mysql> set global net_buffer_length=1000000;
Query OK, 0 rows affected (0.00 sec)

mysql> set global max_allowed_packet=1000000000;
Query OK, 0 rows affected (0.00 sec)

Then to import your dump:

gunzip < dump.sql.gz | mysql -u admin -p database
  • What version of MySQL were you running this on?
    – crmpicco
    Commented Oct 7, 2015 at 12:17
  • This one works for my server. Thanks
    – Ken Lee
    Commented Jun 26, 2022 at 1:33

Re my.cnf on Mac OS X when using MySQL from the mysql.com dmg package distribution

By default, my.cnf is nowhere to be found.

You need to copy one of /usr/local/mysql/support-files/my*.cnf to /etc/my.cnf and restart mysqld. (Which you can do in the MySQL preference pane if you installed it.)

  • The default config in place for OSX appears to be my-medium.cnf, although the max_allowed_packet size is the same in my-large.cnf ... until you start changing things :) Commented Aug 1, 2011 at 0:15
  • In my case /usrl/local/mysql/my.cnf not worked until I copy it to /etc/my.cnf.
    – V G
    Commented Aug 13, 2015 at 14:50

In etc/my.cnf try changing the max_allowed _packet and net_buffer_length to


if this is not working then try changing to


On CENTOS 6 /etc/my.cnf , under [mysqld] section the correct syntax is:

# added to avoid err "Got a packet bigger than 'max_allowed_packet' bytes"

I have resolved my issue by this query

SET GLOBAL max_allowed_packet=1073741824;

and check max_allowed_packet with this query

SHOW VARIABLES LIKE 'max_allowed_packet';

Use a max_allowed_packet variable issuing a command like

mysql --max_allowed_packet=32M -u root -p database < dump.sql

  • 2
    tried that, didn't work. whole dump in 272mb, tried with max higher than that.
    – kch
    Commented Sep 18, 2008 at 14:46

Slightly unrelated to your problem, so here's one for Google.

If you didn't mysqldump the SQL, it might be that your SQL is broken.

I just got this error by accidentally having an unclosed string literal in my code. Sloppy fingers happen.

That's a fantastic error message to get for a runaway string, thanks for that MySQL!

  • 2
    I also got this error because of broken SQL. More specifically, my table has null constraints and my code was INSERTing null values. Instead of giving me an informative error, MySQL returned the max_allowed_packet error. If it helps for those in the future, I was INSERTing using the pandas API df.to_sql(...) Commented Nov 14, 2016 at 19:42
  • Something similar happened to me (and I did use mysqldump. Fortunately my IDE highlighting caught it once I knew to look for the problem. Thank you.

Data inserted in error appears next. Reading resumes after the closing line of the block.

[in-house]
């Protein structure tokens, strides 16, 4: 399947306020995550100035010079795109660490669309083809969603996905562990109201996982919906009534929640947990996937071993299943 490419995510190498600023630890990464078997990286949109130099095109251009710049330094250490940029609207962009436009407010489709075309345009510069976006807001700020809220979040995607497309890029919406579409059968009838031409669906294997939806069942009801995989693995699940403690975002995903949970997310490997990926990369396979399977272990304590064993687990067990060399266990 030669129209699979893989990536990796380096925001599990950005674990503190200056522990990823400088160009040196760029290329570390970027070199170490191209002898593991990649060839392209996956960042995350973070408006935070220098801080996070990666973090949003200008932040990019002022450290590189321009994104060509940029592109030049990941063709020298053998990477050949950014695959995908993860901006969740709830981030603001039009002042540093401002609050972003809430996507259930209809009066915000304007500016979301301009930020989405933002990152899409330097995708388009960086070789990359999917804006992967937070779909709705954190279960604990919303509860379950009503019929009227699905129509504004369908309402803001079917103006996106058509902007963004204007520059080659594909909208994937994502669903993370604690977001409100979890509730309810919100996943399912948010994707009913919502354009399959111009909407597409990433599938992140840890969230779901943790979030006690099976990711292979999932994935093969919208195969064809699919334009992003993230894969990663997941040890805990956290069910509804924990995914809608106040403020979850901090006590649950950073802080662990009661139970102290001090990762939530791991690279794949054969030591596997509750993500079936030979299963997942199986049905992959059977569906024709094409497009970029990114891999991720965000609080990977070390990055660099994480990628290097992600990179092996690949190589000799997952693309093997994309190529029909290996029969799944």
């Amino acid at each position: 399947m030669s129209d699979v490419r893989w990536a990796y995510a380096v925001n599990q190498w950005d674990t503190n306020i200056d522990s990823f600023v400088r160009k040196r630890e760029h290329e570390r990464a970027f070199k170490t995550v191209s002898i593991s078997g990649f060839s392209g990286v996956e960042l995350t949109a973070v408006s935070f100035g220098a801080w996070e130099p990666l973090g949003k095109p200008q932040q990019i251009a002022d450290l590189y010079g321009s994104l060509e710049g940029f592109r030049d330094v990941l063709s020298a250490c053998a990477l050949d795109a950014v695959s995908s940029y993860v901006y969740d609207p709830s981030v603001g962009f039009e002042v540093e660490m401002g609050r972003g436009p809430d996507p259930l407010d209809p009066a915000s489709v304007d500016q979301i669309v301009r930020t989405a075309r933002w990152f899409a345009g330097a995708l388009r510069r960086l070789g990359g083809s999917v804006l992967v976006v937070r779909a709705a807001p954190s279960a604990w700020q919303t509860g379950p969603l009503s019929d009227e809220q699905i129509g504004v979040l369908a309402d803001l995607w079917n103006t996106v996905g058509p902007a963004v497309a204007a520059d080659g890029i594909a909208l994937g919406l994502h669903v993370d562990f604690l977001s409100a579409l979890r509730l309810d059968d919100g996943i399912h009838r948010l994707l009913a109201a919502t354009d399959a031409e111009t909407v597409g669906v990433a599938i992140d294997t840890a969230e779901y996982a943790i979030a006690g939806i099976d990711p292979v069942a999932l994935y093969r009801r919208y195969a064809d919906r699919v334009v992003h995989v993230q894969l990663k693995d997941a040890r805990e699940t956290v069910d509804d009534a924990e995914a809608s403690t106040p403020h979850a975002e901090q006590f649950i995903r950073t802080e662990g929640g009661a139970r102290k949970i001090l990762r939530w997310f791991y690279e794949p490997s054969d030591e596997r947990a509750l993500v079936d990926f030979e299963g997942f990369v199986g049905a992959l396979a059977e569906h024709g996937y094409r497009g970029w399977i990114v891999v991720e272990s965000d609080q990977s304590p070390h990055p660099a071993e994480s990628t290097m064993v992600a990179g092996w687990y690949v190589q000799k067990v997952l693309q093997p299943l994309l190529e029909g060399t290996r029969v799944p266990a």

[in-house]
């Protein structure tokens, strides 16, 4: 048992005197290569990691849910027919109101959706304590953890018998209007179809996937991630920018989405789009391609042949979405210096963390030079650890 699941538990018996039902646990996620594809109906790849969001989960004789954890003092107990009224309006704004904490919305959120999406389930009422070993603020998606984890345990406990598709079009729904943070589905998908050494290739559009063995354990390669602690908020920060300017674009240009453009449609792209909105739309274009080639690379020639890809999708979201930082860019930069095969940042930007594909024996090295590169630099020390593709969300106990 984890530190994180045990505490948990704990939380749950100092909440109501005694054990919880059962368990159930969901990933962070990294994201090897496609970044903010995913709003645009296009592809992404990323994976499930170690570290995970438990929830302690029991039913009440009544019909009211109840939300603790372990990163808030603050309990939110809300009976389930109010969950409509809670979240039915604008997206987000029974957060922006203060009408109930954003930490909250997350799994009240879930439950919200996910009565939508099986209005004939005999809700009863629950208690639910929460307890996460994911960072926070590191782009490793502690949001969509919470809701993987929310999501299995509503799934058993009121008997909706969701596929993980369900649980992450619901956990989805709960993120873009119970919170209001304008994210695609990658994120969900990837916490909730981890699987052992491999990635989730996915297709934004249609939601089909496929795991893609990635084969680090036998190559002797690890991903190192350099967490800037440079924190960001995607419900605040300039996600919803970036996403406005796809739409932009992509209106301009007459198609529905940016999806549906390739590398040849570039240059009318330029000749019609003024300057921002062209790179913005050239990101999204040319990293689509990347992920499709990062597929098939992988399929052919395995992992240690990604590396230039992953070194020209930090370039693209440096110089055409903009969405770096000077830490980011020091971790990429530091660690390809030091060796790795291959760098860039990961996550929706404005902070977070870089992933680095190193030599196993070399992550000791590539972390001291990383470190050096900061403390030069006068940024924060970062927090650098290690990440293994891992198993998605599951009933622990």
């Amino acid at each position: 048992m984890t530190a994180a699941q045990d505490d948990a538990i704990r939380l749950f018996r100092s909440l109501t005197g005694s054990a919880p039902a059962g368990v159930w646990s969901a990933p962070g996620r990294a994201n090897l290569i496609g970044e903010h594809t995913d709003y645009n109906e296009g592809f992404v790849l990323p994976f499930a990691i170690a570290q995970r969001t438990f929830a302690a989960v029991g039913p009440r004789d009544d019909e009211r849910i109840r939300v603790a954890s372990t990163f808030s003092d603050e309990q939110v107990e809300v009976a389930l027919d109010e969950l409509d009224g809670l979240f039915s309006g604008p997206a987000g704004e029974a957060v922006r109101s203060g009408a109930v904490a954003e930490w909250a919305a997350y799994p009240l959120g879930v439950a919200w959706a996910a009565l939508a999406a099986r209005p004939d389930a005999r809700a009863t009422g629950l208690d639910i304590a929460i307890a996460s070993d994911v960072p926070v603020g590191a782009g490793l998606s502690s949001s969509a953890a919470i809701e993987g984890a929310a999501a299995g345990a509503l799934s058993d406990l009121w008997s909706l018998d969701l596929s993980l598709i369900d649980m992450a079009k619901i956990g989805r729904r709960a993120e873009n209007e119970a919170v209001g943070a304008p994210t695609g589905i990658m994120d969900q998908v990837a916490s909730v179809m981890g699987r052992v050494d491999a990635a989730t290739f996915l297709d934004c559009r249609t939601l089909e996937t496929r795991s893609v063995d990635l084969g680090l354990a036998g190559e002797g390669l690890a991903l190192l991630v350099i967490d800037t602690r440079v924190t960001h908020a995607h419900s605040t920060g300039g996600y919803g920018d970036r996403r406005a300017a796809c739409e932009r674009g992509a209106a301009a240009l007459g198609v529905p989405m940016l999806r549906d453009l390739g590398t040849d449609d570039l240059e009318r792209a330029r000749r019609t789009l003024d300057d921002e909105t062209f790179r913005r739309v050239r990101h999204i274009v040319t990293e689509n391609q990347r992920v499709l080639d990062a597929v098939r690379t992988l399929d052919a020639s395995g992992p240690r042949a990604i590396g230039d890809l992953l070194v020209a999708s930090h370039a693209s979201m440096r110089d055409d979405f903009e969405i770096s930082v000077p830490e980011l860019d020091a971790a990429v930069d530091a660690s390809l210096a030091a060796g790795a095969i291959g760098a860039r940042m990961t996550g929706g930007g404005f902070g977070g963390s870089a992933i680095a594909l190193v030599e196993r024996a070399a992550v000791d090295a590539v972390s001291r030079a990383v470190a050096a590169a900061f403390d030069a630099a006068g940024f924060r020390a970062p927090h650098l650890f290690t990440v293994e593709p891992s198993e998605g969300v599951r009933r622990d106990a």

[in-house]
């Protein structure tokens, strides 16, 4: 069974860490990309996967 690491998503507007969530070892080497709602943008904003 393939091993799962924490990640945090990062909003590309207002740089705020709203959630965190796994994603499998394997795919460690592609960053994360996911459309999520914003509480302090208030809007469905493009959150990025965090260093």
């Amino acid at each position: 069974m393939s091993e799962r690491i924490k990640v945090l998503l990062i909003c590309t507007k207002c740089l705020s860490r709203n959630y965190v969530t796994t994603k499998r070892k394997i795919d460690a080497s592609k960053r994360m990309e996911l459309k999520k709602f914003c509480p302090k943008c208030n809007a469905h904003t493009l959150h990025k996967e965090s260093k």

– Erica Kane
    Commented Jan 30, 2023 at 16:36


ERROR 1153 (08S01) at line 6772: Got a packet bigger than 'max_allowed_packet' bytes Operation failed with exitcode 1


SET GLOBAL max_allowed_packet=1073741824;
SHOW VARIABLES LIKE 'max_allowed_packet'; 

Max value:

Default Value (MySQL >= 8.0.3)  67108864
Default Value (MySQL <= 8.0.2)  4194304
Minimum Value   1024
Maximum Value   1073741824

Sometimes type setting:

max_allowed_packet = 16M

in my.ini is not working.

Try to determine the my.ini as follows:

set-variable = max_allowed_packet = 32M


set-variable = max_allowed_packet = 1000000000

Then restart the server:

/etc/init.d/mysql restart

It is a security risk to have max_allowed_packet at higher value, as an attacker can push bigger sized packets and crash the system.

So, Optimum Value of max_allowed_packet to be tuned and tested.

It is to better to change when required (using set global max_allowed_packet = xxx) than to have it as part of my.ini or my.conf.


I am working in a shared hosting environment and I have hosted a website based on Drupal. I cannot edit the my.ini file or my.conf file too.

So, I deleted all the tables which were related to Cache and hence I could resolve this issue. Still I am looking for a perfect solution / way to handle this problem.

Edit - Deleting the tables created problems for me, coz Drupal was expecting that these tables should be existing. So I emptied the contents of these tables which solved the problem.


Set max_allowed_packet to the same (or more) than what it was when you dumped it with mysqldump. If you can't do that, make the dump again with a smaller value.

That is, assuming you dumped it with mysqldump. If you used some other tool, you're on your own.